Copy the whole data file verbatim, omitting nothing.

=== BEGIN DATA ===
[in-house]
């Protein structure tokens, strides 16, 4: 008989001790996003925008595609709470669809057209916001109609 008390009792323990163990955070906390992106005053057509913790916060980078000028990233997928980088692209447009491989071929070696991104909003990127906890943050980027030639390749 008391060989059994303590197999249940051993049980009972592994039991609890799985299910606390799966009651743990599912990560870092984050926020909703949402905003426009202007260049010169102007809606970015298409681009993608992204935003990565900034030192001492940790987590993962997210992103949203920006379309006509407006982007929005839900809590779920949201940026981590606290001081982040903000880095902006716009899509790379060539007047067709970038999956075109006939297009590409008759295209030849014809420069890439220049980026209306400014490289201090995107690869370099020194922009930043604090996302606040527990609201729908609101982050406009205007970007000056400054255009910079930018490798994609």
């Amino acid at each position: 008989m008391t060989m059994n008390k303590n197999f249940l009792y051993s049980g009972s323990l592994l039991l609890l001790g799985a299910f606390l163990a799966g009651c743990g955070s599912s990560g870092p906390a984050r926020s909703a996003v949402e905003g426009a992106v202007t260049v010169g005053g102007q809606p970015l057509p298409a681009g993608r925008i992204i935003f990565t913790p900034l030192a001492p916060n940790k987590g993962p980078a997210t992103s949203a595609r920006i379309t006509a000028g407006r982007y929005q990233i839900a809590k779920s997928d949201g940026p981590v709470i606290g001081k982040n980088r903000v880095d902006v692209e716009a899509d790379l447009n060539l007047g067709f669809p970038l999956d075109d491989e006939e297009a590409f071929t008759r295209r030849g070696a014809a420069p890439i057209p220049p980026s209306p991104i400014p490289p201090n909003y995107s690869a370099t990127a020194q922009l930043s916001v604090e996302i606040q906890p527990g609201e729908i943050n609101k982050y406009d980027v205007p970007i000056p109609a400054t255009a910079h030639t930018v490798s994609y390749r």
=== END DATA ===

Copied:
[in-house]
């Protein structure tokens, strides 16, 4: 008989001790996003925008595609709470669809057209916001109609 008390009792323990163990955070906390992106005053057509913790916060980078000028990233997928980088692209447009491989071929070696991104909003990127906890943050980027030639390749 008391060989059994303590197999249940051993049980009972592994039991609890799985299910606390799966009651743990599912990560870092984050926020909703949402905003426009202007260049010169102007809606970015298409681009993608992204935003990565900034030192001492940790987590993962997210992103949203920006379309006509407006982007929005839900809590779920949201940026981590606290001081982040903000880095902006716009899509790379060539007047067709970038999956075109006939297009590409008759295209030849014809420069890439220049980026209306400014490289201090995107690869370099020194922009930043604090996302606040527990609201729908609101982050406009205007970007000056400054255009910079930018490798994609």
């Amino acid at each position: 008989m008391t060989m059994n008390k303590n197999f249940l009792y051993s049980g009972s323990l592994l039991l609890l001790g799985a299910f606390l163990a799966g009651c743990g955070s599912s990560g870092p906390a984050r926020s909703a996003v949402e905003g426009a992106v202007t260049v010169g005053g102007q809606p970015l057509p298409a681009g993608r925008i992204i935003f990565t913790p900034l030192a001492p916060n940790k987590g993962p980078a997210t992103s949203a595609r920006i379309t006509a000028g407006r982007y929005q990233i839900a809590k779920s997928d949201g940026p981590v709470i606290g001081k982040n980088r903000v880095d902006v692209e716009a899509d790379l447009n060539l007047g067709f669809p970038l999956d075109d491989e006939e297009a590409f071929t008759r295209r030849g070696a014809a420069p890439i057209p220049p980026s209306p991104i400014p490289p201090n909003y995107s690869a370099t990127a020194q922009l930043s916001v604090e996302i606040q906890p527990g609201e729908i943050n609101k982050y406009d980027v205007p970007i000056p109609a400054t255009a910079h030639t930018v490798s994609y390749r």